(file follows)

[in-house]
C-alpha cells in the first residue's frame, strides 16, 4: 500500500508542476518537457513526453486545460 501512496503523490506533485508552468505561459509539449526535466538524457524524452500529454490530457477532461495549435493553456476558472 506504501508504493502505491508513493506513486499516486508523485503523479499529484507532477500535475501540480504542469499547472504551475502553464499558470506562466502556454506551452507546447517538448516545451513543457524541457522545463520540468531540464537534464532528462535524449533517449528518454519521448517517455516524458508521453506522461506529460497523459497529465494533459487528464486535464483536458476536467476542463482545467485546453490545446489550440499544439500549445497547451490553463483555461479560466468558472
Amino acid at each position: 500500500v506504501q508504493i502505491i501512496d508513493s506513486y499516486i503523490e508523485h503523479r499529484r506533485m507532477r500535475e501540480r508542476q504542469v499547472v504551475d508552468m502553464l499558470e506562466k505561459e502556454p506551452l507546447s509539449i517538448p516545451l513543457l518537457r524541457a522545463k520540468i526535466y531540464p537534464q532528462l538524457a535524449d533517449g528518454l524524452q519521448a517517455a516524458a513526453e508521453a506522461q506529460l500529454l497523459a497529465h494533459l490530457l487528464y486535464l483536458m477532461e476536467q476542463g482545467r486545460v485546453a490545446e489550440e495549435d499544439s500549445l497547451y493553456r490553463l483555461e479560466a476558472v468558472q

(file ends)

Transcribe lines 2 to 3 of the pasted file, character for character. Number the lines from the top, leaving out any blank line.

C-alpha cells in the first residue's frame, strides 16, 4: 500500500508542476518537457513526453486545460 501512496503523490506533485508552468505561459509539449526535466538524457524524452500529454490530457477532461495549435493553456476558472 506504501508504493502505491508513493506513486499516486508523485503523479499529484507532477500535475501540480504542469499547472504551475502553464499558470506562466502556454506551452507546447517538448516545451513543457524541457522545463520540468531540464537534464532528462535524449533517449528518454519521448517517455516524458508521453506522461506529460497523459497529465494533459487528464486535464483536458476536467476542463482545467485546453490545446489550440499544439500549445497547451490553463483555461479560466468558472
Amino acid at each position: 500500500v506504501q508504493i502505491i501512496d508513493s506513486y499516486i503523490e508523485h503523479r499529484r506533485m507532477r500535475e501540480r508542476q504542469v499547472v504551475d508552468m502553464l499558470e506562466k505561459e502556454p506551452l507546447s509539449i517538448p516545451l513543457l518537457r524541457a522545463k520540468i526535466y531540464p537534464q532528462l538524457a535524449d533517449g528518454l524524452q519521448a517517455a516524458a513526453e508521453a506522461q506529460l500529454l497523459a497529465h494533459l490530457l487528464y486535464l483536458m477532461e476536467q476542463g482545467r486545460v485546453a490545446e489550440e495549435d499544439s500549445l497547451y493553456r490553463l483555461e479560466a476558472v468558472q